Loneliness and fear in Kharkiv villages liberated from occupation

The streets of Ruska Lozová are deserted.

25 May 2022 Wednesday 15:57
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Loneliness and fear in Kharkiv villages liberated from occupation

The streets of Ruska Lozová are deserted. Only dogs and cats abandoned by those who fled after the invasion appear in home gardens adorned with spring wildflowers. This rural town less than 20 kilometers from Kharkiv, Ukraine's second largest city, was controlled by the Russian army until three weeks ago. A few members of the territorial defense patrol, but the explosions of the artillery remind that the war is near.

“It's very dangerous… Very dangerous. There are houses burned every day, my house was attacked. This one, this one, and this one,” explains Max, a local man who visits residences inhabited by people who haven't left, who have lived under the invasion in their basements. His mission is to feed them, just like he does with the animals, which are many. When he started doing this volunteer work he thought there were about a hundred people in the town who were hiding in the cellars, normally used to store preserves for the winter. But over the days many more people have been found than he had ever imagined.

“They are very afraid; Many haven't been out for weeks. And every day we find more, more and more”, explains this man, who warns of the danger of drones. They fly over at all times and the inhabitants do not know if they belong to the enemy. Russians and Ukrainians use these drones to detect the positions of the opposite. Buzzes appear every so often. "This is ours," says one of the members of the territorial defense after confirming it with the base. The explosions in the distance are so strong that they shake the ground.

One of Max's two companions notices that his work is limited to the streets of the lower part of town; the situation is not at all clear in other sectors above. On the corner, a charred car recalls how unstable the situation is in the twenty towns retaken by the Ukrainian army in recent weeks. Although the army has increased the pressure by driving the Russian troops back (caravans of burnt-out vehicles are witnesses), their artillery can still do a lot of damage. So do separatists who infiltrate and pose as Ukrainian volunteers.

The little Lada, which has a large white painted Z, has been dragged a few meters higher from the place where it had been reached by fire hours before. The car would have taken advantage of the darkness to enter the town, but the Ukrainian defense found it. The biggest concern for the authorities is knowing the whereabouts of their crew members; There's no trace of them. They can be hidden in any of the houses, many of them abandoned. And many others looted, as explained by one of the few neighbors seen on the streets. When they were in the village, the Russian soldiers occupied some of the empty houses. When they left, they took practically everything with them.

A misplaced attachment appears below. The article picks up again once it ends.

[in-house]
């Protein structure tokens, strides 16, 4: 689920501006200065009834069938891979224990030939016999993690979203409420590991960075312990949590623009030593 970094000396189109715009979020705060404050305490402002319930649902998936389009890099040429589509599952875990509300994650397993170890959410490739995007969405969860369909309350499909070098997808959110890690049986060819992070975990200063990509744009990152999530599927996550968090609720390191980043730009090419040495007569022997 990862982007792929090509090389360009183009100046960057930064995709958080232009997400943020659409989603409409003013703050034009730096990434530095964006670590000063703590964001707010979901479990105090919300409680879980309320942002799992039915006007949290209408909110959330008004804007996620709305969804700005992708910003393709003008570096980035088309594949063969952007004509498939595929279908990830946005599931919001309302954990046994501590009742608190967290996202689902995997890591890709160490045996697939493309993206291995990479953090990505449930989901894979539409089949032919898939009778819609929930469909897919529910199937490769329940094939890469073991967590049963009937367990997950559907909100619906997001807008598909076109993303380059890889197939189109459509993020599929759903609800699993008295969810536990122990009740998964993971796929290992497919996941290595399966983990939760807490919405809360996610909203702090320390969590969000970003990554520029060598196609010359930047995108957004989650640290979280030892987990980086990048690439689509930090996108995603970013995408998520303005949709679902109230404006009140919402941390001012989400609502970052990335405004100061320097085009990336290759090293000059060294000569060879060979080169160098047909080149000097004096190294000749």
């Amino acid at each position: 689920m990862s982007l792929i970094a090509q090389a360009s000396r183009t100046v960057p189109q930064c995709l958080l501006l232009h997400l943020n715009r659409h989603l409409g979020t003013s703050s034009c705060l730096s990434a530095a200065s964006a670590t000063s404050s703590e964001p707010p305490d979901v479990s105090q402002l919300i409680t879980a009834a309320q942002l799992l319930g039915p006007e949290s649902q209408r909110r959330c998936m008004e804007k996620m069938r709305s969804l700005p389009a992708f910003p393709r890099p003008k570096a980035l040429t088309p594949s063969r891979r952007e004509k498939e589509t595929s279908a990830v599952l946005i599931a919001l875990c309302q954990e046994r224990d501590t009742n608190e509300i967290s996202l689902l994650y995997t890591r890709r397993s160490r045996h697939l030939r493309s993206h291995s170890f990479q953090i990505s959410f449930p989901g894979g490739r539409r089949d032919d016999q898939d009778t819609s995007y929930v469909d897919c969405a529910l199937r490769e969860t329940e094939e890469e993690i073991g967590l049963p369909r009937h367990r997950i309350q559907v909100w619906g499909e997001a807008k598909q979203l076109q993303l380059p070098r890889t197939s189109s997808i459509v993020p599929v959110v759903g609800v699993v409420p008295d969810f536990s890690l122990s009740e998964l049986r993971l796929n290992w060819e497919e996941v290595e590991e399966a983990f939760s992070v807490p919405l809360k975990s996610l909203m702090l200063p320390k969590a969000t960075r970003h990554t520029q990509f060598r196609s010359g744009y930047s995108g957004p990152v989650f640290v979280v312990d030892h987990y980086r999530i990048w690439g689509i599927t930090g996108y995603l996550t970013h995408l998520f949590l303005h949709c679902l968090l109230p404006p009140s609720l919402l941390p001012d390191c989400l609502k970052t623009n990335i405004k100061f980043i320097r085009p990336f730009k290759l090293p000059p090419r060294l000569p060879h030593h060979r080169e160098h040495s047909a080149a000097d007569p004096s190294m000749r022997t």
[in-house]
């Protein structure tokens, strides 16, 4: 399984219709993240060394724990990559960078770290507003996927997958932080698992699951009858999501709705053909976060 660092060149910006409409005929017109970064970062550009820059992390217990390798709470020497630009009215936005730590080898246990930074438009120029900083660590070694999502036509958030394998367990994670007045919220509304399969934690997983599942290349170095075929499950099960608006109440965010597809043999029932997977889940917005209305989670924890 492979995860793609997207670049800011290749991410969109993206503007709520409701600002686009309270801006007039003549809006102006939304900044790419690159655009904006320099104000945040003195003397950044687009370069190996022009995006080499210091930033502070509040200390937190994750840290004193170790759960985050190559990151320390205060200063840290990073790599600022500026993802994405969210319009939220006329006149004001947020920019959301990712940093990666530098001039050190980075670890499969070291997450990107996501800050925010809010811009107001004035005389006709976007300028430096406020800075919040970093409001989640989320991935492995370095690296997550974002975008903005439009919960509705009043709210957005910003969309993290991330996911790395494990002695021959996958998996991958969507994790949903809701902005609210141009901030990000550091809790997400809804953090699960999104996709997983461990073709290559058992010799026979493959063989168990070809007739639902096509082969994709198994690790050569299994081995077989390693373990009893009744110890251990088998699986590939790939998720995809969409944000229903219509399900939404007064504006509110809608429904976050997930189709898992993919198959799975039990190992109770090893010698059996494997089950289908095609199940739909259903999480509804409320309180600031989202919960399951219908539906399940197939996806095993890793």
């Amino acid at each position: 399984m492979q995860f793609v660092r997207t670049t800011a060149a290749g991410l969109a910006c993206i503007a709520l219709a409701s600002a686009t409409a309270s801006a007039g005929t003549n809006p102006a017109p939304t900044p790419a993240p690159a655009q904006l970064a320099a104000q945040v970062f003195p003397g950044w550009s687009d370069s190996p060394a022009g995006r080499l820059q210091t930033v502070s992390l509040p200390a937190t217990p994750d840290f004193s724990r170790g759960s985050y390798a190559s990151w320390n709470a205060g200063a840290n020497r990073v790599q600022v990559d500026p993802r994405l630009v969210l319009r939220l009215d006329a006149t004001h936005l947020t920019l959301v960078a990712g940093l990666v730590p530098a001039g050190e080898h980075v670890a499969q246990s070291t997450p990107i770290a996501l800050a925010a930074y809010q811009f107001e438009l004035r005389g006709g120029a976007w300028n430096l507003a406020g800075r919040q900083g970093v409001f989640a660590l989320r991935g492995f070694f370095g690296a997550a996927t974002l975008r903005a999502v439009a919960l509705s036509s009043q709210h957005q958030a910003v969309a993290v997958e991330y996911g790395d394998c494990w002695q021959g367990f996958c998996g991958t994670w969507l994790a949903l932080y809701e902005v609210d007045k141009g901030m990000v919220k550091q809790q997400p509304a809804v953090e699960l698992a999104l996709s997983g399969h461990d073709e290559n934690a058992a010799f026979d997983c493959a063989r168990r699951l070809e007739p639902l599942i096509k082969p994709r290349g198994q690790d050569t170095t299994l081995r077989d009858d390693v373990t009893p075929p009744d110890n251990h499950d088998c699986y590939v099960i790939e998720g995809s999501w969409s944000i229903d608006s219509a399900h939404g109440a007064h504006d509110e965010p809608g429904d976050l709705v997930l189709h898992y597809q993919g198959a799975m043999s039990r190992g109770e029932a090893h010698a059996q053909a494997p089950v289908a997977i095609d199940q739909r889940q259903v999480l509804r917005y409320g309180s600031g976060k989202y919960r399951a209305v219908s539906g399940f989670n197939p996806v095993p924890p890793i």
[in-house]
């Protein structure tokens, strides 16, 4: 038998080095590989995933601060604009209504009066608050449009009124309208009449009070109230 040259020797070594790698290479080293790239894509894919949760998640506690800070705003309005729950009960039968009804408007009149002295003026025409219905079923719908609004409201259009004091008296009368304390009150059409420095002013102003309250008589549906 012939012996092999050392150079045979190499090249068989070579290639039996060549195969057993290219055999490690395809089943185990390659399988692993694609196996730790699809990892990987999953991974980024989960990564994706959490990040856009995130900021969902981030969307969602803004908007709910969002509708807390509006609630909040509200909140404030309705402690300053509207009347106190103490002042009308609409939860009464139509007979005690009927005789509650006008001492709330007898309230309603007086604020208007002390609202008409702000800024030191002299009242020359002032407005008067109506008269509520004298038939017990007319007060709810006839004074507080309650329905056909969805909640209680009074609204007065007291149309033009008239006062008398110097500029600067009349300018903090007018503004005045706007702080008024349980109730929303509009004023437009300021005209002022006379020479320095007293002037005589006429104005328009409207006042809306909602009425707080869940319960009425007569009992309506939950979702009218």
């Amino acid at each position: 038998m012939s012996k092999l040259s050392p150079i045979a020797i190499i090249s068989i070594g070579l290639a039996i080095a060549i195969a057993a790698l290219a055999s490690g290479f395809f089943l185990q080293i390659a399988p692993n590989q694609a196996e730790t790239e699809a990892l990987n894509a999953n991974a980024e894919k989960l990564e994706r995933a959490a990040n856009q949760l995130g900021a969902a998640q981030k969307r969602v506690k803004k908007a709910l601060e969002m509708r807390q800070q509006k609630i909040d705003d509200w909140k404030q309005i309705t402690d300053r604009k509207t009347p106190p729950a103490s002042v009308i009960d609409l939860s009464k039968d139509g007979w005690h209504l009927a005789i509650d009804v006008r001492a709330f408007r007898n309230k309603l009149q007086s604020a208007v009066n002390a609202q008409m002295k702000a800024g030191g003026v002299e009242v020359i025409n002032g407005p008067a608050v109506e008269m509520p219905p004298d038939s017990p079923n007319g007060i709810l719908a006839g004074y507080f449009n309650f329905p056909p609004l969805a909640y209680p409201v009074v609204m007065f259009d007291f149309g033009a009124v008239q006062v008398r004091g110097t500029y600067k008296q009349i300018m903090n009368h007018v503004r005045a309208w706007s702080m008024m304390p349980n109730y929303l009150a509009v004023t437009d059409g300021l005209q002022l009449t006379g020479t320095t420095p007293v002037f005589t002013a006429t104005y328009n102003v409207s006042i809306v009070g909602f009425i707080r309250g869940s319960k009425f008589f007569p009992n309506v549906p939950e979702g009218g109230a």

Life under the dictatorship of the occupants was a government of terror, explains this elderly man who was once arrested and taken with his son to a nearby town. They put them in a courtyard where there were many corpses and told him that the same thing could happen to them if they saw them again.

Max explains that in those weeks they had to clandestinely evacuate many men who were in danger of being killed and hide their children; they feared they would be recruited. “I was attacked twice when I was trying to get them out of here,” adds this man, whose car was destroyed a few days ago with a mortar. But he says that he will stay as long as there are people who need him, old people who cannot move. The Russian border is only 16 kilometers away, "but I will stay and continue doing the same." He has red eyes and looks exhausted. He has black knuckles and calloused hands. At one point he begins to cry, covers his eyes with his forearm and turns. He doesn't want them to see him cry. "It's dangerous, very dangerous."



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